Exploring the influence of cement and cement hydration products on strength and interfacial adhesion in emulsified cold recycled mixture: A molecular dynamics and experimental investigation

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Department of Civil, Environmental, and Geospatial Engineering


This study employed experimental methods and molecular dynamics simulations to investigate how cement and its hydration products affect the mechanical strength and interfacial properties of emulsified cold recycled mixtures (ECRM). The effects of cement hydration product characteristics, such as content, number of nucleation sites, calcium-silicon (Ca/Si) ratio, degree of hydration, and types of hydration products, on the adhesion and water resistance of the cement-emulsified asphalt mortar (CEAM)-aggregate interface, were studied. The findings revealed that increasing the cement content by up to 2% improved the ECRM's mechanical strength. However, the mechanical strength decreased beyond a cement content of 2%. Molecular dynamics simulation demonstrated that augmented cement hydration product content fostered greater adhesion at the interface between CEAM and the aggregate. The presence of an adequate number of nucleation sites was crucial for cement hydration products' effectiveness in strengthening the interface adhesion. Moreover, hydration products with higher degrees of hydration or Ca/Si ratios exhibited a more pronounced impact on enhancing interface adhesion. Furthermore, cement hydration products enhanced the interfacial water resistance of the CEAM-aggregate interface. Nonetheless, the extent of this improvement depended on the interfacial water content. When the interfacial water content was high, the water resistance decreased, and the influence of cement hydration products became negligible. These results highlight the important role of cement and its hydration products in determining the mechanical properties and interfacial characteristics of ECRM and provide insights for optimizing the design and application of such materials in engineering practice.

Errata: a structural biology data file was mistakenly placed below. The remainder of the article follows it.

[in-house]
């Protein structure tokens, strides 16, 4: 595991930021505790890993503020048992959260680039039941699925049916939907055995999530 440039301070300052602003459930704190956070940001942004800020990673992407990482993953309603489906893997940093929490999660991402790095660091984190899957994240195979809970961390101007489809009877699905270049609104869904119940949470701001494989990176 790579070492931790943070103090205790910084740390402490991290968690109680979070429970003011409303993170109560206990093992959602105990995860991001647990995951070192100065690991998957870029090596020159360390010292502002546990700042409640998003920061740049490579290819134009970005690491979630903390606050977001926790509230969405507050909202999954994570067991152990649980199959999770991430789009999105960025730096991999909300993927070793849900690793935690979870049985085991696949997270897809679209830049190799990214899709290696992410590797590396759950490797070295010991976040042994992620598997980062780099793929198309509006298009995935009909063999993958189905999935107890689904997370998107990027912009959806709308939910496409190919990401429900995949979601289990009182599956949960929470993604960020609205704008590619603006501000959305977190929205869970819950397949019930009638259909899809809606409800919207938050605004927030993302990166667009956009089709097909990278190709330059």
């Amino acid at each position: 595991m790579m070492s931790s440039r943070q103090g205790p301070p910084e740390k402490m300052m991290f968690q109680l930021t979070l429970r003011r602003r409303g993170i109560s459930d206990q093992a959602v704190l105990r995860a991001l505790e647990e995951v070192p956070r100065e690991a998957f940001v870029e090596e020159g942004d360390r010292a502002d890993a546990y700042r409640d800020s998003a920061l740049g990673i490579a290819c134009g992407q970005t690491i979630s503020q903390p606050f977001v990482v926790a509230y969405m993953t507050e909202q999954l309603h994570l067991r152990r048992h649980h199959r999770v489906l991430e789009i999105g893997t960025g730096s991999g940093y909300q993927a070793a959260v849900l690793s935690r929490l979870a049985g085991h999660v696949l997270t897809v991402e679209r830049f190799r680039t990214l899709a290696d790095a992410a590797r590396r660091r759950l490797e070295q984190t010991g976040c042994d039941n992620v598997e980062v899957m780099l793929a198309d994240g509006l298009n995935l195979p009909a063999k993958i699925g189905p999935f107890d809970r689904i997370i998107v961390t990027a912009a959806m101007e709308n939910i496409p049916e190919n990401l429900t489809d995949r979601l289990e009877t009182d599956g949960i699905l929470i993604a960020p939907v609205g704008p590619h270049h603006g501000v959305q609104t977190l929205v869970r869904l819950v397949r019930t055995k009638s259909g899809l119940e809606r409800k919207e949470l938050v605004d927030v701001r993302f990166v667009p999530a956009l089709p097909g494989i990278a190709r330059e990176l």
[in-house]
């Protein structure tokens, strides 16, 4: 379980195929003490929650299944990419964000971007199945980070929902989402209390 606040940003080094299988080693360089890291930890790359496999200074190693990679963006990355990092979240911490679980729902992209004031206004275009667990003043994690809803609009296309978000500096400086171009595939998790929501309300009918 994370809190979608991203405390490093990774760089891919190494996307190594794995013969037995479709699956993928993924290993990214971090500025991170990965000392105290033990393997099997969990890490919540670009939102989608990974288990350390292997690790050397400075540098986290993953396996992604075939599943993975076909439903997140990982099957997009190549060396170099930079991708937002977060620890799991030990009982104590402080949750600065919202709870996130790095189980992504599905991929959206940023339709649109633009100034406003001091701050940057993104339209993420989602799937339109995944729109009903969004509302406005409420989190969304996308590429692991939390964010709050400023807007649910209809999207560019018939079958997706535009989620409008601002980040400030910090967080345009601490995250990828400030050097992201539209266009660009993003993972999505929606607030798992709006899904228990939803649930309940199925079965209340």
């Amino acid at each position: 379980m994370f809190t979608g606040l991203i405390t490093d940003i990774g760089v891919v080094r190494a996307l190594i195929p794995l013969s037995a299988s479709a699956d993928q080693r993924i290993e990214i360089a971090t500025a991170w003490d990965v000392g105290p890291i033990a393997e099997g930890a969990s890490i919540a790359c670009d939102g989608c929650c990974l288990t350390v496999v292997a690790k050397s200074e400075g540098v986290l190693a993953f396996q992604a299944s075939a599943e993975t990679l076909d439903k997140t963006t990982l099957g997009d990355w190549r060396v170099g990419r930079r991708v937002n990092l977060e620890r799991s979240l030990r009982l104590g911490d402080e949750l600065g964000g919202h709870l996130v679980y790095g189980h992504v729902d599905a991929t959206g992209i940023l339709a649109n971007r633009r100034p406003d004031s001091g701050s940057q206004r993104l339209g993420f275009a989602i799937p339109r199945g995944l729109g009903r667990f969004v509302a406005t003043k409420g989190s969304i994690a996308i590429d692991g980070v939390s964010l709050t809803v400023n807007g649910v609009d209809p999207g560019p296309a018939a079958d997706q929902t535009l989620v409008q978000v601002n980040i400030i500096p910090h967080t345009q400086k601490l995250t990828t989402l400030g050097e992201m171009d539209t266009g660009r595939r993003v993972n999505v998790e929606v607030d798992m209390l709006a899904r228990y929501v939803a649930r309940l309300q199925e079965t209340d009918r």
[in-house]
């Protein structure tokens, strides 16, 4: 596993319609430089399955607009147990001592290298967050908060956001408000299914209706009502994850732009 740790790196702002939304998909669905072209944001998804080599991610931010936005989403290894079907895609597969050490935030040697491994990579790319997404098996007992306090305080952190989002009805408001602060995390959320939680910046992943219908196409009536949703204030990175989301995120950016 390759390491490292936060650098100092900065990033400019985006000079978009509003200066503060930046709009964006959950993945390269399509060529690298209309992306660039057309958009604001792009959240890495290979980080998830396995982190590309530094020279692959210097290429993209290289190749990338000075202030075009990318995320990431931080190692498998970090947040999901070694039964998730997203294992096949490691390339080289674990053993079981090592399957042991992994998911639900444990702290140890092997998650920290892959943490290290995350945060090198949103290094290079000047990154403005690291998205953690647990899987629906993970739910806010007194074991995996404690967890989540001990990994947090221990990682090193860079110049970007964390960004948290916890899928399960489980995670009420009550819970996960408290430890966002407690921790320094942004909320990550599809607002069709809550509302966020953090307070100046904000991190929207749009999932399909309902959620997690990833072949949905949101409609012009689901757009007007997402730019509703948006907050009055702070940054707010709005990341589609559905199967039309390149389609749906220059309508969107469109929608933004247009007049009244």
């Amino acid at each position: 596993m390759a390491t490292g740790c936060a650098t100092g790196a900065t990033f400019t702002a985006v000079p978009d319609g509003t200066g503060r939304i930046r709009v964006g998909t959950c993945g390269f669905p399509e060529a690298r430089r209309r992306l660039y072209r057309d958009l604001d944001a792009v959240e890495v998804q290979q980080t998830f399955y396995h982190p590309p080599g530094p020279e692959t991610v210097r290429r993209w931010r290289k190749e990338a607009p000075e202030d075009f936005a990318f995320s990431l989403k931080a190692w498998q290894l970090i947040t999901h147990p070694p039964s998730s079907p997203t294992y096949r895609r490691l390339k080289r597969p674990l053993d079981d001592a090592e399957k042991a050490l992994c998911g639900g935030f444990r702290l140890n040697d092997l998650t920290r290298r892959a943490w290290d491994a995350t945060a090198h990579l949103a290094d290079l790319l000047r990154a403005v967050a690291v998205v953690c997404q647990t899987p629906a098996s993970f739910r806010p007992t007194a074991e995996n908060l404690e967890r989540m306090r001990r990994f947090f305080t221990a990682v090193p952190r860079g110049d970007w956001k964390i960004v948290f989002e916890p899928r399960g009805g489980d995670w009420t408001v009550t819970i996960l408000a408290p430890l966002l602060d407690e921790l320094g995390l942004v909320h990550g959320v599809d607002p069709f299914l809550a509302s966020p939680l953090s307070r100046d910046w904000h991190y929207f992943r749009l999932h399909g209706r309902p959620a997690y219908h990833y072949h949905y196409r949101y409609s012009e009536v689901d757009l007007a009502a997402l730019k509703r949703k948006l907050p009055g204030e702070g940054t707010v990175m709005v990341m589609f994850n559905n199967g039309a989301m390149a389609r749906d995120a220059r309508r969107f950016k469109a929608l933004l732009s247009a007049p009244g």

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Construction and Building Materials